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COL@SF: Chacin holds Giants to one run over five

SAN FRANCISCO -- Solid pitching was not nearly good enough for the Rockies on Monday night.

The Rockies' inability to do significant damage despite their four hits and five walks in six innings against Giants starter Madison Bumgarner ultimately led to a 2-1 loss to the National League West leaders at AT&T Park.

The victory reduced the Giants' magic number for winning the division to eight -- combination of Giants victories and losses by the second-place Dodgers. The result also left the Rockies (58-88) needing to win 10 of their final 16 games to keep from exceeding their club record for losses in a season, 95 in 1993 and 2003.

At least the recent slide toward the futility record is different from the first half, when the issues could be blamed on poor pitching. This time, starter Jhoulys Chacin held the Giants to one run and five hits in five innings -- actually outpitching Bumgarner (15-10), who struck out six in six innings but wobbled often. Relievers Guillermo Moscoso (3-2), who overcame three hits and a run to open the sixth, Edgmer Escalona and Josh Outman accounted for themselves well.

But as has been the case too often lately, small failures led to a loss. Nine of the Rockies' last 12 games have been decided by one run. Of those single-run decisions, the Rockies have prevailed just once.

"You go back to our Atlanta-Philadelphia trip, the three-game series we played against the Giants at home and the previous three-game series at San Diego," Rockies manager Jim Tracy said. "These young people, they're going to make mistakes. We know that.

"It's never good to lose, but when you have young people in games like this, there's one learning point there -- the fact that little miscues, whether mental or physical, can lead to costing you games like this."

Several offensive opportunities eluded the Rockies. A key one occurred in the first, when Dexter Fowler drew a leadoff walk but was thrown out by catcher Buster Posey on a steal attempt. Tracy protested the call to no avail. Jordan Pacheco's double with two out would have scored Fowler.

"That was a momentum changer," Bumgarner said. "There's no telling what would have happened [without Posey's throw]. I was trying to battle and get out of there, and that was a big play.

"My mechanics were probably as bad as they were all year. I was just trying to battle and just keep battling every inning, and I was fortunate to make pitches when I needed to and get out of it."

Bumgarner forced DJ LeMahieu into a double-play grounder to end a second inning that began with a Chris Nelson walk and an Andrew Brown single. With runners on first and second and one out in the third, Giants shortstop Brandon Crawford ranged far to his right and threw out Pacheco at first, then Bumgarner fanned Rosario. The Rockies' only run came in the fifth, when Chacin doubled and scored on Josh Rutledge's two-out triple.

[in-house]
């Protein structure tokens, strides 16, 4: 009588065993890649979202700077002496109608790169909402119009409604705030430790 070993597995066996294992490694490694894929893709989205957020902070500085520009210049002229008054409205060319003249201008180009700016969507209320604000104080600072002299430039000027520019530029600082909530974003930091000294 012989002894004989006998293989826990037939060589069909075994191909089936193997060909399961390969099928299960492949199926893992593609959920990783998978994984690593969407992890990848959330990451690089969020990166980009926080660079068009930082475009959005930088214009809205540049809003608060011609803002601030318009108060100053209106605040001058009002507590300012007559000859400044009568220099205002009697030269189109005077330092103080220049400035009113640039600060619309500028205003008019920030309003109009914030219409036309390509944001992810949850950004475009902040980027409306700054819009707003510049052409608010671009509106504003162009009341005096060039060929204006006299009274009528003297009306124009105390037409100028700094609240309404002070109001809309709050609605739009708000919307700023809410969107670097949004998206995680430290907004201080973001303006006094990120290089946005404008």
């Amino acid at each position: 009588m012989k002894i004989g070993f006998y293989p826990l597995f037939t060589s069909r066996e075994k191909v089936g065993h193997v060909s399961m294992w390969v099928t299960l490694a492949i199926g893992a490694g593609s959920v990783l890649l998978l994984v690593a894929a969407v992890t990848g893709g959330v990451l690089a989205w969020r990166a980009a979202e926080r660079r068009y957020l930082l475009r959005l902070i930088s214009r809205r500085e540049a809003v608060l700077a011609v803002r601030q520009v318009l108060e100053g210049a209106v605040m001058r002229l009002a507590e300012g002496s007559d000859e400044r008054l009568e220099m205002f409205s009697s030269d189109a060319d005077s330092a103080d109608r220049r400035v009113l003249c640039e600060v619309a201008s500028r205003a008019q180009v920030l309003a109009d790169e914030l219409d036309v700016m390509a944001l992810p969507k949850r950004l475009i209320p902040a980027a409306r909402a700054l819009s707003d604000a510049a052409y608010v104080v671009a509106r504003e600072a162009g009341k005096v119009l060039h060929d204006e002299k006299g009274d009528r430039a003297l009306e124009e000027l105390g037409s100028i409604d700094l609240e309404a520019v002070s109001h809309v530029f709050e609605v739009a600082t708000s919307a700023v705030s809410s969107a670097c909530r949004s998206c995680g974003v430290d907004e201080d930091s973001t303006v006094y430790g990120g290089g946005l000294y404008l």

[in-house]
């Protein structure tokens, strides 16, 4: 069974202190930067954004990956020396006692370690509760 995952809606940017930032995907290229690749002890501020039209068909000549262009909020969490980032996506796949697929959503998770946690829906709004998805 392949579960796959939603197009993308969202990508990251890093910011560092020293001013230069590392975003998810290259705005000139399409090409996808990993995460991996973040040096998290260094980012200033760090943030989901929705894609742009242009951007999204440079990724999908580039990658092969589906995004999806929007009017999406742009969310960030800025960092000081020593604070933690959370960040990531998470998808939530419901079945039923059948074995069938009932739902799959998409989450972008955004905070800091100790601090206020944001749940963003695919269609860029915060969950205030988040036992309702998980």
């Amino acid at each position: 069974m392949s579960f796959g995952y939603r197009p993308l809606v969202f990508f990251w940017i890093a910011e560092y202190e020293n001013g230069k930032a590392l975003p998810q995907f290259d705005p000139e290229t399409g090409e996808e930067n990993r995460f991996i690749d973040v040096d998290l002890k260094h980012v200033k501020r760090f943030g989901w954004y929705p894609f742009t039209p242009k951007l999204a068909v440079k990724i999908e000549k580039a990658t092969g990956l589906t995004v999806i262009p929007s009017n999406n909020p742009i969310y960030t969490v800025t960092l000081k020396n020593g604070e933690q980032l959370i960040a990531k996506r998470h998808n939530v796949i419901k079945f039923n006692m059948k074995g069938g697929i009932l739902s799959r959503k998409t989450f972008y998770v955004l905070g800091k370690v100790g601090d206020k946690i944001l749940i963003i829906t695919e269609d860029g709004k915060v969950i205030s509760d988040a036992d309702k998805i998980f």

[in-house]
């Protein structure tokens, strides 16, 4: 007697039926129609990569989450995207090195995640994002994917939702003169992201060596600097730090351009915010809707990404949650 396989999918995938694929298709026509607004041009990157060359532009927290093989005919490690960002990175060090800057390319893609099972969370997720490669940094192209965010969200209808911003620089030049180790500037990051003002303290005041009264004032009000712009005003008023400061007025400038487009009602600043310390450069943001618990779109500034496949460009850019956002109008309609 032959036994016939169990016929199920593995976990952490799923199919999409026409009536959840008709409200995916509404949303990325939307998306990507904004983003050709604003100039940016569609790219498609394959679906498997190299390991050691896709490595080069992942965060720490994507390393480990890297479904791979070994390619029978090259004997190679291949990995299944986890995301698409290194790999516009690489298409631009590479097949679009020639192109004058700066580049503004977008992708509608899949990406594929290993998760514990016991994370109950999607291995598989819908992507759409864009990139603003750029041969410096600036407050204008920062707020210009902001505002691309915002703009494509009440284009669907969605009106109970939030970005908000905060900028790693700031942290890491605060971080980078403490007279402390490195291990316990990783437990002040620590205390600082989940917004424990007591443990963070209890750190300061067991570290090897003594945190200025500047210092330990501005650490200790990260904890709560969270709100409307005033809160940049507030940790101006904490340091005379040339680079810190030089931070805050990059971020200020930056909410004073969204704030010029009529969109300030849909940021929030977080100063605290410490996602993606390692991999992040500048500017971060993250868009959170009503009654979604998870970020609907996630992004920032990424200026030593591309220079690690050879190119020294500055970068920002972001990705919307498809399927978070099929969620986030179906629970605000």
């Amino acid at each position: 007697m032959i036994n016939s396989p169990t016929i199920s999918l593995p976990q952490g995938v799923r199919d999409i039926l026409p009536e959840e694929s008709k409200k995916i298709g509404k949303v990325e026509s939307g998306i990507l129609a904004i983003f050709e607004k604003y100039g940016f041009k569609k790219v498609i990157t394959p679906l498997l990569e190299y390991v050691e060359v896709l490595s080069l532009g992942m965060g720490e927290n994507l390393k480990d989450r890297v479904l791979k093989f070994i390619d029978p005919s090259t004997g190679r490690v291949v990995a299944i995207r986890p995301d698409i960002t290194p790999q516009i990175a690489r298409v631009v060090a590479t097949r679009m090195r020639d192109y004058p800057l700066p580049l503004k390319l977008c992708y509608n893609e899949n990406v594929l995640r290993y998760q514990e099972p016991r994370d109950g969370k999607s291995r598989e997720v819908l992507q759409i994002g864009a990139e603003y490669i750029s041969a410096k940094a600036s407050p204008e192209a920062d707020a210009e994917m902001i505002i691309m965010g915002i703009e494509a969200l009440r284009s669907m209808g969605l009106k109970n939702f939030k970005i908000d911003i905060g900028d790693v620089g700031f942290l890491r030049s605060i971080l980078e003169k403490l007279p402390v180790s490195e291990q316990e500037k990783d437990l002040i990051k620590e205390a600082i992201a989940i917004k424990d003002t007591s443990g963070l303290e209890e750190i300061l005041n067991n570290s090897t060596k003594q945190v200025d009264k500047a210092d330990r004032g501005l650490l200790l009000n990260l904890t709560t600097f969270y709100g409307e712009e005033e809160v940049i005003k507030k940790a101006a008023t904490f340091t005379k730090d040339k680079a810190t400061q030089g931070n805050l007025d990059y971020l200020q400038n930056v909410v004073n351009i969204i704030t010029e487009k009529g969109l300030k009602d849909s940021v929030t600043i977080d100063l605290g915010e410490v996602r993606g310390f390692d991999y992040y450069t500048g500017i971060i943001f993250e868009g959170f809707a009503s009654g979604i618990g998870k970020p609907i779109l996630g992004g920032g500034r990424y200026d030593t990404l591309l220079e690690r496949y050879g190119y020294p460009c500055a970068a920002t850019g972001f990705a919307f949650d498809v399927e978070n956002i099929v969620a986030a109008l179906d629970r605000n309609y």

One of the Giants' runs scored on a Chacin pitch that eluded catcher Wilin Rosario for his Majors-leading 20th passed ball of the season. Crawford had tripled to open the third and scored with one out. Considering the second out of the inning was an infield grounder that might not have scored the run -- since the Rockies would have been playing with a drawn-in infield -- the miscue proved costly.

Rosario leads the Rockies with 24 home runs, but his defense is an issue. Passed balls played a role in runs that scored in three of the recent one-run losses.

"The defensive side of things is vitally important in games like this," Tracy said. "To think that every time you get an opportunity you're going to score is a complete misnomer for any of 30 teams in baseball."

Chacin was bailed out of another possible run when left fielder Brown threw to the plate to nab Crawford, who was trying to score from second on Angel Pagan's single. However, Chacin has done quite well on his own. He has held his opponent to zero or one run in five of his six starts since coming back in late August from a nerve injury in the right side of his chest, which had kept him out since the beginning of May.

"I didn't have my best command today, but whenever I had to make my pitch, I made my pitch," said Chacin, who said he might pitch this winter in Venezuela to build his innings count, if the organization gives him the OK. "But they played good defense, and that's why they won the game. We couldn't score a run whenever we got a chance."

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